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Yeshiva University says it loves its LGBTQ students. Its behavior says otherwise

Y.U.’s legal actions do not align with its statements that LGBTQ students will be ‘welcomed’

In an unprecedented move, Yeshiva University administrators recently suspended all student clubs rather than recognize its Y.U. Pride Alliance as a New York court had ordered.

As Yeshiva University students return to campus this week, they will be free to resume their student clubs — thanks to the Pride Alliance. Faced with the prospect of being blamed by fellow students for the shutdown, club members agreed to defer their request for official recognition until the courts have made a final decision.

I don’t blame them. But I can’t imagine how it feels to see their school punish all students rather than risk even the appearance of condoning who they are.

It takes me back to my freshman year at Stern College in 1988, a painful chapter in my own history. It was just dawning on me who I was, and that I might lose my Judaism, and my family, as a result.

Being gay meant that I would not be able to follow the life plan that had been mapped out for me: engagement by 20 to a nice Jewish boy with whom I would build a religiously observant life in a nice Orthodox community. I was alone, isolated in my pain and terrified of rejection. I had nobody to remind me that things would one day get better. It was the one and only time in my life I considered suicide.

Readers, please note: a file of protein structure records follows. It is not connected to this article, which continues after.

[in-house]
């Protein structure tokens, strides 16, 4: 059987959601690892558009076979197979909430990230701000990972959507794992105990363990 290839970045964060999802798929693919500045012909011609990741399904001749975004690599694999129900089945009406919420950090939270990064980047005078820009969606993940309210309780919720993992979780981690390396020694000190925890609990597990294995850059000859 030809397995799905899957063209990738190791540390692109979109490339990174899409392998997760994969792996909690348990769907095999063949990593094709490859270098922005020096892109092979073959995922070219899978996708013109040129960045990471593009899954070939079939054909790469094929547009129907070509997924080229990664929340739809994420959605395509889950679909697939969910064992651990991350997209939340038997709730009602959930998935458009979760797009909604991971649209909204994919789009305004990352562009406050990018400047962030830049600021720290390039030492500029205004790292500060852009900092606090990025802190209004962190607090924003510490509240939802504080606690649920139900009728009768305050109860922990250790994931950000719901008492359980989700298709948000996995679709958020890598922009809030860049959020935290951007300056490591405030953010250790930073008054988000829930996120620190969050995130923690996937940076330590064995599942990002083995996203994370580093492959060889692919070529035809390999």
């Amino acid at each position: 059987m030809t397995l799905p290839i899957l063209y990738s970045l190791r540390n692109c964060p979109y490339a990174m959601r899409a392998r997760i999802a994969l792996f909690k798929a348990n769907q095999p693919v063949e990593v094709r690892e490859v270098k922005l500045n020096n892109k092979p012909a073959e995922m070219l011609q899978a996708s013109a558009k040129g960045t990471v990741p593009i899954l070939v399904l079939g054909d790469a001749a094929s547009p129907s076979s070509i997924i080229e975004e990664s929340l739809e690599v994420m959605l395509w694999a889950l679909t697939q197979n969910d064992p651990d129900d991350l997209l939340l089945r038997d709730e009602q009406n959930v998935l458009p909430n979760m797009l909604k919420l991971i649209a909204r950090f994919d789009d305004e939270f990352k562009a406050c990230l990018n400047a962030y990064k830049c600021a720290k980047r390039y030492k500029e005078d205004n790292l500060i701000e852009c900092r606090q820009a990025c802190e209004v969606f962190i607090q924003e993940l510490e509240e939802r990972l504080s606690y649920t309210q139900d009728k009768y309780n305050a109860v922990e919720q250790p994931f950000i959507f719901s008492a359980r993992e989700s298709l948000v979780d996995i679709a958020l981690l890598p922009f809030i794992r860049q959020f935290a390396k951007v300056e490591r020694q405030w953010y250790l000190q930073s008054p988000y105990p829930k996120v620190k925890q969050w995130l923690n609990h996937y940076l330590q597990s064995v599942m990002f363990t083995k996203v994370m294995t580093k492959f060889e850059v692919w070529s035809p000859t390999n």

It’s challenging to explain this to those who are able to fit the mold they are given. But when you look out over the wide expanse of your future and don’t see any path forward, it’s easy to want to disappear.

I am very lucky that God kept me from making a terrible decision during that lonely year in Stern. God has since then shown me that I am loved and accepted for who I am. But every time I hear of a young queer person taking their own life, I think, “There, but for the grace of God, go I.”

The Modern Orthodox community has come a long way since I came out. There is more nuance, more compassion, more room in the tent. Many observant people, my own family included, have learned to live in that gray zone, not quite understanding how to resolve the Torah prohibition, but knowing that acceptance of LGBTQ loved ones won’t diminish their own Yiddishkeit.

In Y.U.’s own statements, one can also see progress. “We welcome, love and care for all our students, including our LGBTQ students,” reads the Y.U. response to the Supreme Court case. “We place a specific emphasis of importance on supporting our LGBTQ students.” In my younger years, I could not have even imagined a future in which those words would be attributed to a prominent yeshiva.

But in some ways, words make the pain worse. At least back in my days at Stern, I knew where I stood. There were no LGBTQ student clubs, no out students — no pretense that my identity was acceptable. (And to be fair, there was very little LGBTQ acceptance in general in 1988.)

Because I understood these facts, I transferred to Barnard College, where I was not forced to leave either my Jewish or my LGBTQ identity at the door.

In Rabbi Ari Berman’s statement after Justice Sonia Sotomayor ruled that Y.U. could temporarily bar Y.U. Pride Alliance, the school’s president rejoiced in the ruling, but said, “Make no mistake, we will continue to strive to create an environment that welcomes all students, including those of our L.G.B.T.Q. community.”